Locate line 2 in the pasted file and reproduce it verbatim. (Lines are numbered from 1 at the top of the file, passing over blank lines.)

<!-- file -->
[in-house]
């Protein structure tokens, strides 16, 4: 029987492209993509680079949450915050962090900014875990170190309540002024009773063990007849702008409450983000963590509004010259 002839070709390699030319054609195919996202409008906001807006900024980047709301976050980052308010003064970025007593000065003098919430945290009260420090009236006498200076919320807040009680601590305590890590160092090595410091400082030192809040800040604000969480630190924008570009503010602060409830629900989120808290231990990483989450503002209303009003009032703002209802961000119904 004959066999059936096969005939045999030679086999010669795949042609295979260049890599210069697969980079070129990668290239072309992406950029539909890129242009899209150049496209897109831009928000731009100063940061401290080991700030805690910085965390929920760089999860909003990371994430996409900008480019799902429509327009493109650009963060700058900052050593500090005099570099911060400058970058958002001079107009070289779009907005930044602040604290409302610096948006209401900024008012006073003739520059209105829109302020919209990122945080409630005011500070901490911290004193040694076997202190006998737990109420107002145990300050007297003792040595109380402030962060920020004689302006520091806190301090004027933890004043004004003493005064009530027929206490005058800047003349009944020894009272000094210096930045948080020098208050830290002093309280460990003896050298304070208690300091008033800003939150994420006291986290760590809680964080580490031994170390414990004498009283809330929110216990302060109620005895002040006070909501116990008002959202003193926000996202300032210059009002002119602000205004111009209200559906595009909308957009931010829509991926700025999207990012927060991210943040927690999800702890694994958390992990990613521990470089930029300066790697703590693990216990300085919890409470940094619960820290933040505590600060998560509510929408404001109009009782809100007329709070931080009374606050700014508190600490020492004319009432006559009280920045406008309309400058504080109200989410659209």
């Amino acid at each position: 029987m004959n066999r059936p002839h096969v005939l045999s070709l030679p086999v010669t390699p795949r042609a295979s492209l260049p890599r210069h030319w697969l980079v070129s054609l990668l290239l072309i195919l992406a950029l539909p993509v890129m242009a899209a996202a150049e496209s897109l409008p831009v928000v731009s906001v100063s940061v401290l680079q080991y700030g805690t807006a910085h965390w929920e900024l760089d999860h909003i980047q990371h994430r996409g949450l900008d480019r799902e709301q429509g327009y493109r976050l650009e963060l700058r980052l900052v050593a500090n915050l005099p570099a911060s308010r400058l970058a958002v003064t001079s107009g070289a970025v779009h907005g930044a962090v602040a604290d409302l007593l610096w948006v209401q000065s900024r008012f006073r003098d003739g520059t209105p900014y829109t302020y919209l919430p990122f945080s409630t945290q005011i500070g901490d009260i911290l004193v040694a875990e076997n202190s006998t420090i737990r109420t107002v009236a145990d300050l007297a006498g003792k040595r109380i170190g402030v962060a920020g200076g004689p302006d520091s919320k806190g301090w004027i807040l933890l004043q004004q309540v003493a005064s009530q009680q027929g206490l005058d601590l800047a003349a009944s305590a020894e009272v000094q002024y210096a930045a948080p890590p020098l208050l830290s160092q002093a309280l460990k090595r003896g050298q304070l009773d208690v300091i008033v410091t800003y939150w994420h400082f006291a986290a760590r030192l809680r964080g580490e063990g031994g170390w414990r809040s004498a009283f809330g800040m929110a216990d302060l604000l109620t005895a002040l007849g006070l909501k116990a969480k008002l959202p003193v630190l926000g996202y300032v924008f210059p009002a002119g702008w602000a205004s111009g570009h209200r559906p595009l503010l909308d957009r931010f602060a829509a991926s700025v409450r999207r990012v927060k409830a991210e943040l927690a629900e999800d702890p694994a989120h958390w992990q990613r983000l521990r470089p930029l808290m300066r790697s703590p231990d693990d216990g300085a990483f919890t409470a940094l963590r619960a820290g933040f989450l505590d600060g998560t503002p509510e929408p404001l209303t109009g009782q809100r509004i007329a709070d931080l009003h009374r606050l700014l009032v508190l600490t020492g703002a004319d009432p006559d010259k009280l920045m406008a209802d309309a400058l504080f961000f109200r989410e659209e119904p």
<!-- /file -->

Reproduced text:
């Protein structure tokens, strides 16, 4: 029987492209993509680079949450915050962090900014875990170190309540002024009773063990007849702008409450983000963590509004010259 002839070709390699030319054609195919996202409008906001807006900024980047709301976050980052308010003064970025007593000065003098919430945290009260420090009236006498200076919320807040009680601590305590890590160092090595410091400082030192809040800040604000969480630190924008570009503010602060409830629900989120808290231990990483989450503002209303009003009032703002209802961000119904 004959066999059936096969005939045999030679086999010669795949042609295979260049890599210069697969980079070129990668290239072309992406950029539909890129242009899209150049496209897109831009928000731009100063940061401290080991700030805690910085965390929920760089999860909003990371994430996409900008480019799902429509327009493109650009963060700058900052050593500090005099570099911060400058970058958002001079107009070289779009907005930044602040604290409302610096948006209401900024008012006073003739520059209105829109302020919209990122945080409630005011500070901490911290004193040694076997202190006998737990109420107002145990300050007297003792040595109380402030962060920020004689302006520091806190301090004027933890004043004004003493005064009530027929206490005058800047003349009944020894009272000094210096930045948080020098208050830290002093309280460990003896050298304070208690300091008033800003939150994420006291986290760590809680964080580490031994170390414990004498009283809330929110216990302060109620005895002040006070909501116990008002959202003193926000996202300032210059009002002119602000205004111009209200559906595009909308957009931010829509991926700025999207990012927060991210943040927690999800702890694994958390992990990613521990470089930029300066790697703590693990216990300085919890409470940094619960820290933040505590600060998560509510929408404001109009009782809100007329709070931080009374606050700014508190600490020492004319009432006559009280920045406008309309400058504080109200989410659209």